Website data has been used by analysts, designers, programmers and content creators for over 20 years to create better websites and get a better understanding of their users. During that time, the metrics we use to analyze our websites have gotten more and more sophisticated. But sometimes, we use the old standbys too much, use some metrics in the wrong situations, or use them as a single source of truth. Let’s look at some of these overrated or overused metrics!

Page views

I don’t think many people will be surprised to see this metric in this list. However, page views are used time and time again in situations that make almost no sense.

Page views is one of the few metrics used in digital analytics that is understood almost universally. In fact, Page views have been used since the dawn of World Wide Web. I even put a page view counter on my mid-90’s Geocities website.

Page views also involve big, impressive-looking numbers and are easy to boast about in any format. They are a commonly used advertising metric as well, further inflating their importance.

However, what do you really measure with page views? Some people might say “engagement” or “popularity”, but do we really know that someone engaged with the content on that page from the page view metric? Do we know how they feel about the page?


With page views, we have no understanding of intent, quality or engagement. All we know is that page was loaded. That’s it.

The user could have been lost because of poor navigation or pathing. Maybe they are looking for content that should be on that page but isn’t. The user might even be frustrated. They could be on your site accidentally. We have no further context—all we know is a page loaded. We need other metrics and tools to help us measure quality and content engagement.

Bounce Rate

Bounce rate is the metric everyone wants to use to evaluate the effectiveness of pages and content. In some cases, bounce rate can be used (along with other data and context) for evaluation. It’s a popular metric because it’s simple, used often used on dashboards, and is easily available in a quick roll-up on all analytics platforms.

Don’t get me wrong, bounce rate isn’t a bad metric. It’s just miscast as a stand-alone, one-stop shop for engagement.

Perhaps it would be good to quickly define bounce rate, as it’s often a metric that people think means different things. In most analytics tools, bounce rate is defined as a session that consists of just a single page with no other defined interaction, such as loading another page. Typically, there is no timing associated with bounce rate. To most people a high bounce rate means that page or site is BAD.

However, there are a lot of reasons your site or some pages might have a high bounce rate that don’t necessarily mean your site or page is bad.

Maybe your site’s homepage is set as the default start page on internal computer’s browsers and aren’t filtering internal traffic. This can also happen if it’s set as the default page after a user logs in to your wi-fi network.

Perhaps your landing pages provide excellent information, like a restaurant with its address or phone number on their home page. That information might be exactly why users usually visit that page or site. Once they get what they need, they leave the page.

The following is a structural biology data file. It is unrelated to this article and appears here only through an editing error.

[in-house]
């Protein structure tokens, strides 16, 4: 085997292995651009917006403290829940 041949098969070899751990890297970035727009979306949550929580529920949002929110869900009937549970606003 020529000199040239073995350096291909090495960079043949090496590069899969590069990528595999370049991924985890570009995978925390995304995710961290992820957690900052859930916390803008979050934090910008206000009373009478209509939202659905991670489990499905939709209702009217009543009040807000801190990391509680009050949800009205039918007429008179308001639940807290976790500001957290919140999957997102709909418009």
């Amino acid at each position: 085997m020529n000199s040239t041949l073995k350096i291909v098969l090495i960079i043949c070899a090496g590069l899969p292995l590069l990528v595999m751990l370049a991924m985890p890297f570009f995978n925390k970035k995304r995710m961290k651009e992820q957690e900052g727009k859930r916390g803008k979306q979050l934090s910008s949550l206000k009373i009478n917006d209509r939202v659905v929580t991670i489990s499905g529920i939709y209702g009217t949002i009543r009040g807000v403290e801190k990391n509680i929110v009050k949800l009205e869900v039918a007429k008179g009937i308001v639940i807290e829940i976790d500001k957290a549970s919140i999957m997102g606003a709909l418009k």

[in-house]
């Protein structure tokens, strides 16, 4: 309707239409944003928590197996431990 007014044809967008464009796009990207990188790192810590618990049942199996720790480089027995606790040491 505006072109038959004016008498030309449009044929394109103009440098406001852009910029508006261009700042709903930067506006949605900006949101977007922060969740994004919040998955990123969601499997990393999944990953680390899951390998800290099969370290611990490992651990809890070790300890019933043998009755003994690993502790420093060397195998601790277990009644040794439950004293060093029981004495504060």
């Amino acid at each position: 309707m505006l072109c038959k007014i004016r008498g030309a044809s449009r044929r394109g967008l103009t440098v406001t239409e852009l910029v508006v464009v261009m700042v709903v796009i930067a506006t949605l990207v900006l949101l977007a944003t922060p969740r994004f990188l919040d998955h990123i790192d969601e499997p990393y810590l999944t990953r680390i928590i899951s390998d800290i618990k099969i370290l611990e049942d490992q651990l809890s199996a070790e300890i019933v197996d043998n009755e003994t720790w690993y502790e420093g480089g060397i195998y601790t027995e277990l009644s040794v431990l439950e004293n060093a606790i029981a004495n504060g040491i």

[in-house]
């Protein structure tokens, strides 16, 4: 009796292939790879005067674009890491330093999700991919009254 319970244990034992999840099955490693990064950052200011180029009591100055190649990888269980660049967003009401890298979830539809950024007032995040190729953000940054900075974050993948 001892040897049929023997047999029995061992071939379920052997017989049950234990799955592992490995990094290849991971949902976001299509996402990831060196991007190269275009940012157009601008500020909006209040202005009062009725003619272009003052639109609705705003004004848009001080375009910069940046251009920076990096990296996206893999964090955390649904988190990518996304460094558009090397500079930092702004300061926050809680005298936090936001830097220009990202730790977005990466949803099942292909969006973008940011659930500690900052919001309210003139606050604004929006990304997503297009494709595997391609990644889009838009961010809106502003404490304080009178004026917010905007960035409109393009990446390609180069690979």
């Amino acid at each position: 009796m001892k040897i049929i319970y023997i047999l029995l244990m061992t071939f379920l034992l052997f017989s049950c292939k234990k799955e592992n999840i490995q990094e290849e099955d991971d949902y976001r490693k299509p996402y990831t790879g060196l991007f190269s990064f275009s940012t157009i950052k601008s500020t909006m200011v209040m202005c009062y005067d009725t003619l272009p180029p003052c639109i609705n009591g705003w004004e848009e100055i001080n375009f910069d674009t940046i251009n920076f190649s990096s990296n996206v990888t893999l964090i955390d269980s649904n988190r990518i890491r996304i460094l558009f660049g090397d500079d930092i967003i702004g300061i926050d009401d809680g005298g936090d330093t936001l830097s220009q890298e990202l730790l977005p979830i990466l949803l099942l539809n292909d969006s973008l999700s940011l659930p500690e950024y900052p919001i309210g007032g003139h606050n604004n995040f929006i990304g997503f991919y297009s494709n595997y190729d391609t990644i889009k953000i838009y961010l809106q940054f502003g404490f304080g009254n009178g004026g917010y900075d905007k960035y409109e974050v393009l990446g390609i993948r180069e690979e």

It’s also dangerous to evaluate pages en masse based on their individual bounce rate. With the rise of intelligence in search engines, users get more and more effective landing pages that sometimes contain all of the information the user needs. Take a “Contact Us” page for example. I’d expect that page to have a high bounce rate, but I’d also suspect that page is doing its job!

Bounce rate is a metric that needs to be paired with other data and context. Combining bounce rate with other metrics and forms of measurement, like feedback and surveys, can be powerful. My advice is to ask your web audience about the quality and effectiveness of your pages and website directly.

Time on Page/Average Time on Page

This one is tough, because this metric seems straightforward. Sadly, most people using this metric haven’t looked deep enough into how this metric is calculated. There isn’t a magical gnome out there measuring every user’s time spent on a page with a stop watch. I know – I was sad to learn that too!

Just like bounce rate, a lot of people want to use this metric to measure engagement on a page. I’d like that too, but average time on page is not the metric everyone thinks it is. For most analytics tools to calculate this metric, there needs to be both a visit to the page that is being measured and then a page view on ANOTHER page with the same analytics script. Analytics JavaScript create time stamps upon a page load, but don’t have a way to timestamp upon exit. What this means is that an analytics tool has no idea how long a user was on a page if it’s the last page they visited during a session on your site.

Adding another wrinkle, time spent on a page or site doesn’t always translate to attention paid to that page or site. If a user gets distracted by an incoming e-mail, another site, or their 4th cup of coffee for the morning and is still on that page, all that time that has nothing to do with the page is counted until the user’s session times out.

With a full understanding of how time on page is calculated, it makes it hard to consider time on page as a reliable metric. You can look at adjusted versions of this metric that make more sense, but even then, it’s not a metric I use lightly. One way it can make some sense is to look at trending data, but I’d still make sure to put a large asterisk on any of those reports!

In my next blog, we’ll look on the other side of this web analytics equation and focus on underrated and under-used metrics!